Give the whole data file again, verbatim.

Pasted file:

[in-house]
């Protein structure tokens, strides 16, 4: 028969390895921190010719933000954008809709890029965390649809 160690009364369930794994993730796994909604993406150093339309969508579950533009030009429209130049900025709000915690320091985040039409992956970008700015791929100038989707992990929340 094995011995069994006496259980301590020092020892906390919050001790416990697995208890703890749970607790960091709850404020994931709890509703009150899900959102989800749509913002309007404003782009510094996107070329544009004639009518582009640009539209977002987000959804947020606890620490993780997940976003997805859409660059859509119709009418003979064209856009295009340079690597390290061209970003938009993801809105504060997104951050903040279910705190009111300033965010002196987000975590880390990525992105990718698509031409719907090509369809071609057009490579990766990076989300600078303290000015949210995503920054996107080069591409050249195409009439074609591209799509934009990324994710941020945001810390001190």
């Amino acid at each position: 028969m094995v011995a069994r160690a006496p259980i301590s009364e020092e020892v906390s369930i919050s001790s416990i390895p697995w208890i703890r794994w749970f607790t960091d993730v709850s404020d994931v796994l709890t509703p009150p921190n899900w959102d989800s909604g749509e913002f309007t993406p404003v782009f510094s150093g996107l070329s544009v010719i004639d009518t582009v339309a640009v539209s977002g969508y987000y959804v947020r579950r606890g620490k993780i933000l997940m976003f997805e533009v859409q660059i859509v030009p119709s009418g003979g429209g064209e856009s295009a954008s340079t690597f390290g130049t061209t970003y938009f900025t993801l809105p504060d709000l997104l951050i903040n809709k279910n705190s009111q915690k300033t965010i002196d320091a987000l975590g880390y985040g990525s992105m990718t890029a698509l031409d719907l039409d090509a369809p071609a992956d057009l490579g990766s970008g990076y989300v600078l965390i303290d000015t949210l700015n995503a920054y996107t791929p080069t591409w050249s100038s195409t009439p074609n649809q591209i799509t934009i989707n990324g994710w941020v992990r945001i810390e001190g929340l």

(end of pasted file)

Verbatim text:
[in-house]
């Protein structure tokens, strides 16, 4: 028969390895921190010719933000954008809709890029965390649809 160690009364369930794994993730796994909604993406150093339309969508579950533009030009429209130049900025709000915690320091985040039409992956970008700015791929100038989707992990929340 094995011995069994006496259980301590020092020892906390919050001790416990697995208890703890749970607790960091709850404020994931709890509703009150899900959102989800749509913002309007404003782009510094996107070329544009004639009518582009640009539209977002987000959804947020606890620490993780997940976003997805859409660059859509119709009418003979064209856009295009340079690597390290061209970003938009993801809105504060997104951050903040279910705190009111300033965010002196987000975590880390990525992105990718698509031409719907090509369809071609057009490579990766990076989300600078303290000015949210995503920054996107080069591409050249195409009439074609591209799509934009990324994710941020945001810390001190």
């Amino acid at each position: 028969m094995v011995a069994r160690a006496p259980i301590s009364e020092e020892v906390s369930i919050s001790s416990i390895p697995w208890i703890r794994w749970f607790t960091d993730v709850s404020d994931v796994l709890t509703p009150p921190n899900w959102d989800s909604g749509e913002f309007t993406p404003v782009f510094s150093g996107l070329s544009v010719i004639d009518t582009v339309a640009v539209s977002g969508y987000y959804v947020r579950r606890g620490k993780i933000l997940m976003f997805e533009v859409q660059i859509v030009p119709s009418g003979g429209g064209e856009s295009a954008s340079t690597f390290g130049t061209t970003y938009f900025t993801l809105p504060d709000l997104l951050i903040n809709k279910n705190s009111q915690k300033t965010i002196d320091a987000l975590g880390y985040g990525s992105m990718t890029a698509l031409d719907l039409d090509a369809p071609a992956d057009l490579g990766s970008g990076y989300v600078l965390i303290d000015t949210l700015n995503a920054y996107t791929p080069t591409w050249s100038s195409t009439p074609n649809q591209i799509t934009i989707n990324g994710w941020v992990r945001i810390e001190g929340l």